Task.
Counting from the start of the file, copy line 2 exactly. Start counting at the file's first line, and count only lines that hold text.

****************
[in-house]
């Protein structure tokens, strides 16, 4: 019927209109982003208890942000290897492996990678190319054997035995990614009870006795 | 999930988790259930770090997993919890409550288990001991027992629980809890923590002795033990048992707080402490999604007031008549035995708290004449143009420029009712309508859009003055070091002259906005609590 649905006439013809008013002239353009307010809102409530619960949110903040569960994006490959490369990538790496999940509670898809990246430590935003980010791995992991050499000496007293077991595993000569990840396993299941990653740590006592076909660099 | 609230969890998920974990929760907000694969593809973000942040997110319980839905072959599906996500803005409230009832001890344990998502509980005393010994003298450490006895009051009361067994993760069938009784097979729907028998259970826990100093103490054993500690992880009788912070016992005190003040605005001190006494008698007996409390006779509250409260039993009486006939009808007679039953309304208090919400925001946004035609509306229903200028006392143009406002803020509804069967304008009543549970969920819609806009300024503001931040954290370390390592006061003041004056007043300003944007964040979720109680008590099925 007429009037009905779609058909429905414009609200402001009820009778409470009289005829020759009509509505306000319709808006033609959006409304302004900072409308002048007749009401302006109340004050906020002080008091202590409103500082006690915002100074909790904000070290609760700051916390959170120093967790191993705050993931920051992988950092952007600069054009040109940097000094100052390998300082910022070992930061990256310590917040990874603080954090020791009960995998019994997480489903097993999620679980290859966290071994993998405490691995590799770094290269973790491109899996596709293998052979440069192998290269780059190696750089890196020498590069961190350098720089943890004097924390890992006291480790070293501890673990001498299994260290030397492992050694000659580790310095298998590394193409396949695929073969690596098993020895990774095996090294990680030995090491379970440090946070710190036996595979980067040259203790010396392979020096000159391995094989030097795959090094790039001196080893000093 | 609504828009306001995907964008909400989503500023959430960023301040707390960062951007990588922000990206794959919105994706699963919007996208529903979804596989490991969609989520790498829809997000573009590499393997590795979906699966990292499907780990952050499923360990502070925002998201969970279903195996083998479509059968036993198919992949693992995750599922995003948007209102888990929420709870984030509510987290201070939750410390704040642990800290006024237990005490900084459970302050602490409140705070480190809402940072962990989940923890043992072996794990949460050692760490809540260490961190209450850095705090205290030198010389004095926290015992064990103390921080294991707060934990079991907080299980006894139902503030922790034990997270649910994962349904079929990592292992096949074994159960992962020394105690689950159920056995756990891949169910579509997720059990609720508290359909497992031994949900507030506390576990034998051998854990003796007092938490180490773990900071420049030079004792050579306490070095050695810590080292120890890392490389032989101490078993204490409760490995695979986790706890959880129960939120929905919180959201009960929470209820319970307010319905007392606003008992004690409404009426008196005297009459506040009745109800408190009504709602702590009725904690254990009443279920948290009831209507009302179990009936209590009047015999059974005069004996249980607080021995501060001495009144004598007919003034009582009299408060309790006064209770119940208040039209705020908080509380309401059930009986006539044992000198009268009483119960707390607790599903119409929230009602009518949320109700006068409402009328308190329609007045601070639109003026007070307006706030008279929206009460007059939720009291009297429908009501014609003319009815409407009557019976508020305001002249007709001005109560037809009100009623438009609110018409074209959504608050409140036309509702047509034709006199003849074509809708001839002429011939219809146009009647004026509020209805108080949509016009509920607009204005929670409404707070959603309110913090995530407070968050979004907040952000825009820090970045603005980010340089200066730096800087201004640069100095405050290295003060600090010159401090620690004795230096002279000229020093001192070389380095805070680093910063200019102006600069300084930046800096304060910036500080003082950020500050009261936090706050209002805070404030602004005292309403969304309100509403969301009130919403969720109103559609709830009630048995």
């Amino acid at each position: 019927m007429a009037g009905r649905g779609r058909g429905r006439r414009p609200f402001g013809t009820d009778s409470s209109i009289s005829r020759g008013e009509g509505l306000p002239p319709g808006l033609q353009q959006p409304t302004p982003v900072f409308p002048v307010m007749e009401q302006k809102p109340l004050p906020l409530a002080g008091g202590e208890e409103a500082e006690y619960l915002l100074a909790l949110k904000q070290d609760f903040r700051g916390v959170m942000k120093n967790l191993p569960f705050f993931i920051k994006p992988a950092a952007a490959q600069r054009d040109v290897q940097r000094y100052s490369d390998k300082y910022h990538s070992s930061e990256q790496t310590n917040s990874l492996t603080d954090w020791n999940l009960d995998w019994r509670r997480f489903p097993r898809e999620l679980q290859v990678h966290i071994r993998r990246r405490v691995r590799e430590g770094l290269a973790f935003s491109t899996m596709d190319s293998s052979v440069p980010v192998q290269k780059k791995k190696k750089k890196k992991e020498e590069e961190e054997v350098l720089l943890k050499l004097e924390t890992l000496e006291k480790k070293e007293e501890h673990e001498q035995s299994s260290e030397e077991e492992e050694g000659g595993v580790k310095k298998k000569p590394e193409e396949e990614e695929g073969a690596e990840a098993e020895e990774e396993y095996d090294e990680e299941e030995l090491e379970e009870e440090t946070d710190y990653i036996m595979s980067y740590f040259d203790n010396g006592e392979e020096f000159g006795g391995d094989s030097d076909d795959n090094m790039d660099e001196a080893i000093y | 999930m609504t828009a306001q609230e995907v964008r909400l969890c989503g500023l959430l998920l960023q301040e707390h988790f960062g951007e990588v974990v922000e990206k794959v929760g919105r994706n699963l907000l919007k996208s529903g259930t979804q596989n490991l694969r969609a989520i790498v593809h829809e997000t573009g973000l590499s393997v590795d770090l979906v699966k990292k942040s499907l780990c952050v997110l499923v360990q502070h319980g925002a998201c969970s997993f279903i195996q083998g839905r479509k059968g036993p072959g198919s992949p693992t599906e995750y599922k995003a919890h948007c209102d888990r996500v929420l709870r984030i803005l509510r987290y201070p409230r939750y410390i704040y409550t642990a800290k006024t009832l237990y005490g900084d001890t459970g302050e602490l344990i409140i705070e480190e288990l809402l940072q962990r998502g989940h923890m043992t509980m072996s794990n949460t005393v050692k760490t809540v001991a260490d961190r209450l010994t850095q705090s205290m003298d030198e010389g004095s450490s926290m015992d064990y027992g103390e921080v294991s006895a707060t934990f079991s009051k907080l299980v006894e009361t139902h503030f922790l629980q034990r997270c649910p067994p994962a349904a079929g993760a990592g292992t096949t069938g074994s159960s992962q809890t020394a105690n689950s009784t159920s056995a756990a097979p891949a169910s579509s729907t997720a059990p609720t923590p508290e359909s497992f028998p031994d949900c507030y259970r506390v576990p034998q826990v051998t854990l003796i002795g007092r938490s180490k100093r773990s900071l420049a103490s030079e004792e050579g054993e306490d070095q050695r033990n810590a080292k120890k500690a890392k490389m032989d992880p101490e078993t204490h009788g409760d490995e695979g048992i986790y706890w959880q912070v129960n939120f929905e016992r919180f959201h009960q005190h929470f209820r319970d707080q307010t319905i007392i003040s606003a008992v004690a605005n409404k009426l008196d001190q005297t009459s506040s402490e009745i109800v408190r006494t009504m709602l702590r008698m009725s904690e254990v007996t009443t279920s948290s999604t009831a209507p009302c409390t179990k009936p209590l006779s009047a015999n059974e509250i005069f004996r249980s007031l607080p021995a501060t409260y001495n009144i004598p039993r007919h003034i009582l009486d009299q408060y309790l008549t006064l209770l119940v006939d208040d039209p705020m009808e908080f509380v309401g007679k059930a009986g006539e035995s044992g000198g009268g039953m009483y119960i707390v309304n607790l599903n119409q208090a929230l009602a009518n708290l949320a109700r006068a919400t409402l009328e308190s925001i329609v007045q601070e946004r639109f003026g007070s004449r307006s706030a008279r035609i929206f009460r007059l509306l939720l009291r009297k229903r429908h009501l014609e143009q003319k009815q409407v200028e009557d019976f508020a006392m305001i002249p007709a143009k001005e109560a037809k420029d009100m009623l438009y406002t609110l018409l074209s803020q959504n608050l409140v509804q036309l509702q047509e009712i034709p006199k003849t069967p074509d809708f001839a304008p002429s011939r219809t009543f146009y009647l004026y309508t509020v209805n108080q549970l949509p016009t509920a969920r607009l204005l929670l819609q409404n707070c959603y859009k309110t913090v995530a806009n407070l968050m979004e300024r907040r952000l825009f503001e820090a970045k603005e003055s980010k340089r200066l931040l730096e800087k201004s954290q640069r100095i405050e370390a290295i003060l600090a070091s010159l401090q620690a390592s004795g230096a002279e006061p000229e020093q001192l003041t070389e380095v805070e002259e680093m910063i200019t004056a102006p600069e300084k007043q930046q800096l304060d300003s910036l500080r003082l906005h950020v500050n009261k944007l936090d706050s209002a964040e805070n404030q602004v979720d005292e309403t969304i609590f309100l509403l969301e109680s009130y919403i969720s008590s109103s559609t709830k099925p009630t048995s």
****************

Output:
């Protein structure tokens, strides 16, 4: 019927209109982003208890942000290897492996990678190319054997035995990614009870006795 | 999930988790259930770090997993919890409550288990001991027992629980809890923590002795033990048992707080402490999604007031008549035995708290004449143009420029009712309508859009003055070091002259906005609590 649905006439013809008013002239353009307010809102409530619960949110903040569960994006490959490369990538790496999940509670898809990246430590935003980010791995992991050499000496007293077991595993000569990840396993299941990653740590006592076909660099 | 609230969890998920974990929760907000694969593809973000942040997110319980839905072959599906996500803005409230009832001890344990998502509980005393010994003298450490006895009051009361067994993760069938009784097979729907028998259970826990100093103490054993500690992880009788912070016992005190003040605005001190006494008698007996409390006779509250409260039993009486006939009808007679039953309304208090919400925001946004035609509306229903200028006392143009406002803020509804069967304008009543549970969920819609806009300024503001931040954290370390390592006061003041004056007043300003944007964040979720109680008590099925 007429009037009905779609058909429905414009609200402001009820009778409470009289005829020759009509509505306000319709808006033609959006409304302004900072409308002048007749009401302006109340004050906020002080008091202590409103500082006690915002100074909790904000070290609760700051916390959170120093967790191993705050993931920051992988950092952007600069054009040109940097000094100052390998300082910022070992930061990256310590917040990874603080954090020791009960995998019994997480489903097993999620679980290859966290071994993998405490691995590799770094290269973790491109899996596709293998052979440069192998290269780059190696750089890196020498590069961190350098720089943890004097924390890992006291480790070293501890673990001498299994260290030397492992050694000659580790310095298998590394193409396949695929073969690596098993020895990774095996090294990680030995090491379970440090946070710190036996595979980067040259203790010396392979020096000159391995094989030097795959090094790039001196080893000093 | 609504828009306001995907964008909400989503500023959430960023301040707390960062951007990588922000990206794959919105994706699963919007996208529903979804596989490991969609989520790498829809997000573009590499393997590795979906699966990292499907780990952050499923360990502070925002998201969970279903195996083998479509059968036993198919992949693992995750599922995003948007209102888990929420709870984030509510987290201070939750410390704040642990800290006024237990005490900084459970302050602490409140705070480190809402940072962990989940923890043992072996794990949460050692760490809540260490961190209450850095705090205290030198010389004095926290015992064990103390921080294991707060934990079991907080299980006894139902503030922790034990997270649910994962349904079929990592292992096949074994159960992962020394105690689950159920056995756990891949169910579509997720059990609720508290359909497992031994949900507030506390576990034998051998854990003796007092938490180490773990900071420049030079004792050579306490070095050695810590080292120890890392490389032989101490078993204490409760490995695979986790706890959880129960939120929905919180959201009960929470209820319970307010319905007392606003008992004690409404009426008196005297009459506040009745109800408190009504709602702590009725904690254990009443279920948290009831209507009302179990009936209590009047015999059974005069004996249980607080021995501060001495009144004598007919003034009582009299408060309790006064209770119940208040039209705020908080509380309401059930009986006539044992000198009268009483119960707390607790599903119409929230009602009518949320109700006068409402009328308190329609007045601070639109003026007070307006706030008279929206009460007059939720009291009297429908009501014609003319009815409407009557019976508020305001002249007709001005109560037809009100009623438009609110018409074209959504608050409140036309509702047509034709006199003849074509809708001839002429011939219809146009009647004026509020209805108080949509016009509920607009204005929670409404707070959603309110913090995530407070968050979004907040952000825009820090970045603005980010340089200066730096800087201004640069100095405050290295003060600090010159401090620690004795230096002279000229020093001192070389380095805070680093910063200019102006600069300084930046800096304060910036500080003082950020500050009261936090706050209002805070404030602004005292309403969304309100509403969301009130919403969720109103559609709830009630048995």